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Title: The effect of shear stress on bovine nucleus pulposus cells
Author: Wilson, Cate
ISNI:       0000 0004 8505 930X
Awarding Body: Newcastle University
Current Institution: University of Newcastle upon Tyne
Date of Award: 2019
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Low back pain affects most people at some point in their lives, and intervertebral disc degeneration is a common cause of this pain. The nucleus pulposus is the first structure to fail in intervertebral disc degeneration. Gaining a greater understanding of the nucleus pulposus cell and its response to mechanical stimuli may be useful in tailoring the next cell-based regenerative therapy and preventative therapies. The nucleus pulposus is a highly hydrated, porous tissue and changes in spinal loading create fluid movement throughout the tissue, which causes fluid shear stress on the tissue and cells. This research has investigated shear stress rates of 0.1, 1.0 and 4.0 dyne/cm2 on bovine nucleus pulposus cells. Steady and pulsed flow were studied over 1, 4, 8 and 24 hours using Ibidi VI0.4 chambers. Results showed shear stress affects the morphology and gene expression of bovine nucleus pulposus cells. Morphological changes associated with cell detachment and reduced proliferation were seen in cells exposed to 1.0 dyne/cm for 4 and 8 hours and 4.0 dyne/cm2 for 1, 4 and 8 hours. After 24 hours in 1.0 dyne/cm2 and 4.0 dyne/cm2 all cells had detached from the Ibidi VI0.4 slides. There was an increase in cell proliferation in cells exposed to 0.1 dyne/cm2 for 4 hours in steady flow and no change in cell number compared to control at 1, 8 and 24 hours in steady and pulsed flow. Changes in gene expression in 4.0 dyne/cm2 flow were consistent with changes associated with catabolic metabolism; downregulation of collagen 2 and aggrecan and upregulation of aggrecanase 1 and 2. Results comparing steady and pulsed flow and gene expression changes at 0.1 and 1.0 dyne/cm2 were inconclusive, further studies with a larger sample size could help to clarify these effects. These findings are important in guiding researchers in the development of optimal perfusion bioreactor conditions for cell-seeded nucleus pulposus regeneration therapies. The implications for research to increase our understanding of fluid flow through the intervertebral disc during exercise as a preventative measure for disc degeneration are also discussed.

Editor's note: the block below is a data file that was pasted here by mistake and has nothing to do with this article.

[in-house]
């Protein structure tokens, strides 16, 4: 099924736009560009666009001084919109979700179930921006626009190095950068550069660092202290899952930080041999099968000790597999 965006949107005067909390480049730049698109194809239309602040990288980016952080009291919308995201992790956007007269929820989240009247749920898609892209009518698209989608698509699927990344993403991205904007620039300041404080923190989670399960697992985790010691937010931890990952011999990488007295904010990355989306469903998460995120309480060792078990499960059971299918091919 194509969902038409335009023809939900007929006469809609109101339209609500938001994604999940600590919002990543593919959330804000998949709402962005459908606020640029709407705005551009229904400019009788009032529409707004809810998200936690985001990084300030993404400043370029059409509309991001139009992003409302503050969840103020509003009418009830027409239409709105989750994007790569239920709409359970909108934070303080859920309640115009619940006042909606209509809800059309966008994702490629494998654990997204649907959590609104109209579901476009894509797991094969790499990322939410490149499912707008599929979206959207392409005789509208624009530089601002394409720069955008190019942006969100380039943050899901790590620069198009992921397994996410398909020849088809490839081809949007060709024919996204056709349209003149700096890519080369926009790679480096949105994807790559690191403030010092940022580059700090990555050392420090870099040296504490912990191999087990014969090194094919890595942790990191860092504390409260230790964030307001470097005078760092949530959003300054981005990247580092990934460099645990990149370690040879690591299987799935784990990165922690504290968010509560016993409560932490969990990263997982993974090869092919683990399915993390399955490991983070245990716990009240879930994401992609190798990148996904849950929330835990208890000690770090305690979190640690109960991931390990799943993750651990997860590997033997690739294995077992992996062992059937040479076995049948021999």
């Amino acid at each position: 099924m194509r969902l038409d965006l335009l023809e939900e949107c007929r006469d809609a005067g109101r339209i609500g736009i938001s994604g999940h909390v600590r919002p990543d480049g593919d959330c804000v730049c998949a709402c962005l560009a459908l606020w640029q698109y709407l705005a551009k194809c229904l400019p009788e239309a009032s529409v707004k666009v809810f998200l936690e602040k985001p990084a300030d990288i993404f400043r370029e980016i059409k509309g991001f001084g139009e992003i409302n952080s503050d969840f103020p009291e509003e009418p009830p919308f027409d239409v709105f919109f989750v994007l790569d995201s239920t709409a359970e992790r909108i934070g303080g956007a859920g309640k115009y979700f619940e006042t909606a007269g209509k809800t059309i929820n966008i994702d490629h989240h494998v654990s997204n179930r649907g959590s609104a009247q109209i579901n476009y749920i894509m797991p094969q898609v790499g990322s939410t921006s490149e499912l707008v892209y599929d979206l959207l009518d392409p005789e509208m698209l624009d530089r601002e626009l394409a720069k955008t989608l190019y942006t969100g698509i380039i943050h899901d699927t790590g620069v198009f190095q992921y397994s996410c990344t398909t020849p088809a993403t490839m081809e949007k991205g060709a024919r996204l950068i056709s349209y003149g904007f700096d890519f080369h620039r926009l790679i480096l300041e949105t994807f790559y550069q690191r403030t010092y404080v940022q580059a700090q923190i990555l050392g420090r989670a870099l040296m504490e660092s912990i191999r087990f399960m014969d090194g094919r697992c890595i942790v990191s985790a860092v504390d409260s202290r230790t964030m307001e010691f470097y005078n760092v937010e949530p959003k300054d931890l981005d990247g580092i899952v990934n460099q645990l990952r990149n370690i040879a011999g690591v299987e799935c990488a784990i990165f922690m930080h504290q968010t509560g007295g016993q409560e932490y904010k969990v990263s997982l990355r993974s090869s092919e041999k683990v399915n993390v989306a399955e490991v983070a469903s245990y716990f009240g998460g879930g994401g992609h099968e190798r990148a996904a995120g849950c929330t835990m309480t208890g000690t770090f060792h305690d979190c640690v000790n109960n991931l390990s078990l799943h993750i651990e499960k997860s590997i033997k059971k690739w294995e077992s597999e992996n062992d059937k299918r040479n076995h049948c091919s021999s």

Supervisor: Not available Sponsor: Not available
Qualification Name: Thesis (Ph.D.) Qualification Level: Doctoral
EThOS ID:  DOI: Not available